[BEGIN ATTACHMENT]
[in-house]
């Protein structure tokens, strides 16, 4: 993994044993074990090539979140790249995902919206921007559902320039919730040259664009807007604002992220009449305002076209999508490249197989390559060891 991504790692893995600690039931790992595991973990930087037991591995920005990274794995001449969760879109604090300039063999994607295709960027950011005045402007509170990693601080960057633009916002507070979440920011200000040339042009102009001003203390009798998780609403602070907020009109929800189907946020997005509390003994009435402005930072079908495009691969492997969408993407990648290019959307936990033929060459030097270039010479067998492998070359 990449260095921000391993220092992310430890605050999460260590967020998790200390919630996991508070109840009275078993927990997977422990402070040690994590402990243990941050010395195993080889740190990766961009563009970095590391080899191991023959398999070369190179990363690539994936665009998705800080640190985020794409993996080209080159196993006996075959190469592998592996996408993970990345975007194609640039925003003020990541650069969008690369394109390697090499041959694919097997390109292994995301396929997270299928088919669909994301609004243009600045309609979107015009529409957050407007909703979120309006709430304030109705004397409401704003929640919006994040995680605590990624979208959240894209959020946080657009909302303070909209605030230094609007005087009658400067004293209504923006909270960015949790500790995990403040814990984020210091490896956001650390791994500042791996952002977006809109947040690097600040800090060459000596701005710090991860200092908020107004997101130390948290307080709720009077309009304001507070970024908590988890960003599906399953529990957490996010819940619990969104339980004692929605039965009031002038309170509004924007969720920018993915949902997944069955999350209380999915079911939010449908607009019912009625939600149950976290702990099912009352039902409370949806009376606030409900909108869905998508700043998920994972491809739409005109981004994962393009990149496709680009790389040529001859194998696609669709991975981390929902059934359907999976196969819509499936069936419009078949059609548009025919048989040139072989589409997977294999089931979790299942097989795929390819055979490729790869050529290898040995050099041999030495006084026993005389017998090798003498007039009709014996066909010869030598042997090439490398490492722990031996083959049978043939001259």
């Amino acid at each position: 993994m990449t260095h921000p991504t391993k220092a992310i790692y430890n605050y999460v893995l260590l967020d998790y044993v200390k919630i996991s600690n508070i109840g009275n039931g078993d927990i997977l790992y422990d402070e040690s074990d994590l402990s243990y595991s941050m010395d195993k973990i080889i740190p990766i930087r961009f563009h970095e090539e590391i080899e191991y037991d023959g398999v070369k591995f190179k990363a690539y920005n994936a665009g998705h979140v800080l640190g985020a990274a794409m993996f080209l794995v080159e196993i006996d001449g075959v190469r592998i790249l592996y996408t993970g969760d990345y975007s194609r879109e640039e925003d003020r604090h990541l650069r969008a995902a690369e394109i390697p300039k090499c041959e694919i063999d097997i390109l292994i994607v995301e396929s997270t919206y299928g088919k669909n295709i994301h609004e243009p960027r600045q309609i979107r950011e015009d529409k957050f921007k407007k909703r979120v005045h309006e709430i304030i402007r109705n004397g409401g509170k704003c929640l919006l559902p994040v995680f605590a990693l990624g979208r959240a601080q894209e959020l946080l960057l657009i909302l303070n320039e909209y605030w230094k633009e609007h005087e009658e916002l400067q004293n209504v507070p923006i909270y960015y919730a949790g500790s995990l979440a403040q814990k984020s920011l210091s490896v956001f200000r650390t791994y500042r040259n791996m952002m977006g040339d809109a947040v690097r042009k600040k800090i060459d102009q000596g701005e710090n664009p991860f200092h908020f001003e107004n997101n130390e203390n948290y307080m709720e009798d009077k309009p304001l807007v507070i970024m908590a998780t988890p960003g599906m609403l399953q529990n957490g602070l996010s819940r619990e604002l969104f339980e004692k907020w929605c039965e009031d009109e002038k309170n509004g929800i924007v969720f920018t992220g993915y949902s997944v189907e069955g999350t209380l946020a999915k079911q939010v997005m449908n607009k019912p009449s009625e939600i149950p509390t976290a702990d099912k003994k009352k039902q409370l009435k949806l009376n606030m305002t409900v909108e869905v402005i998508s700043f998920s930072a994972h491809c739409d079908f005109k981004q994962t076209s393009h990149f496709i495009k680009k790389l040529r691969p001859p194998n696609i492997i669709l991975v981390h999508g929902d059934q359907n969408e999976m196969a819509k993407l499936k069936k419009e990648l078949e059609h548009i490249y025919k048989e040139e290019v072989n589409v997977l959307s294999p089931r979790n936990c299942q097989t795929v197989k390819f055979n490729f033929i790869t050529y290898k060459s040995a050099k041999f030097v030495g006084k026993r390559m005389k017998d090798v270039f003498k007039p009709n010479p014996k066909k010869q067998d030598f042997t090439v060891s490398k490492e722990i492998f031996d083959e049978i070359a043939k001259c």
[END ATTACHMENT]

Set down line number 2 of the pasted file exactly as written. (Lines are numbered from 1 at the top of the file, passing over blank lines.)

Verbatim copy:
């Protein structure tokens, strides 16, 4: 993994044993074990090539979140790249995902919206921007559902320039919730040259664009807007604002992220009449305002076209999508490249197989390559060891 991504790692893995600690039931790992595991973990930087037991591995920005990274794995001449969760879109604090300039063999994607295709960027950011005045402007509170990693601080960057633009916002507070979440920011200000040339042009102009001003203390009798998780609403602070907020009109929800189907946020997005509390003994009435402005930072079908495009691969492997969408993407990648290019959307936990033929060459030097270039010479067998492998070359 990449260095921000391993220092992310430890605050999460260590967020998790200390919630996991508070109840009275078993927990997977422990402070040690994590402990243990941050010395195993080889740190990766961009563009970095590391080899191991023959398999070369190179990363690539994936665009998705800080640190985020794409993996080209080159196993006996075959190469592998592996996408993970990345975007194609640039925003003020990541650069969008690369394109390697090499041959694919097997390109292994995301396929997270299928088919669909994301609004243009600045309609979107015009529409957050407007909703979120309006709430304030109705004397409401704003929640919006994040995680605590990624979208959240894209959020946080657009909302303070909209605030230094609007005087009658400067004293209504923006909270960015949790500790995990403040814990984020210091490896956001650390791994500042791996952002977006809109947040690097600040800090060459000596701005710090991860200092908020107004997101130390948290307080709720009077309009304001507070970024908590988890960003599906399953529990957490996010819940619990969104339980004692929605039965009031002038309170509004924007969720920018993915949902997944069955999350209380999915079911939010449908607009019912009625939600149950976290702990099912009352039902409370949806009376606030409900909108869905998508700043998920994972491809739409005109981004994962393009990149496709680009790389040529001859194998696609669709991975981390929902059934359907999976196969819509499936069936419009078949059609548009025919048989040139072989589409997977294999089931979790299942097989795929390819055979490729790869050529290898040995050099041999030495006084026993005389017998090798003498007039009709014996066909010869030598042997090439490398490492722990031996083959049978043939001259």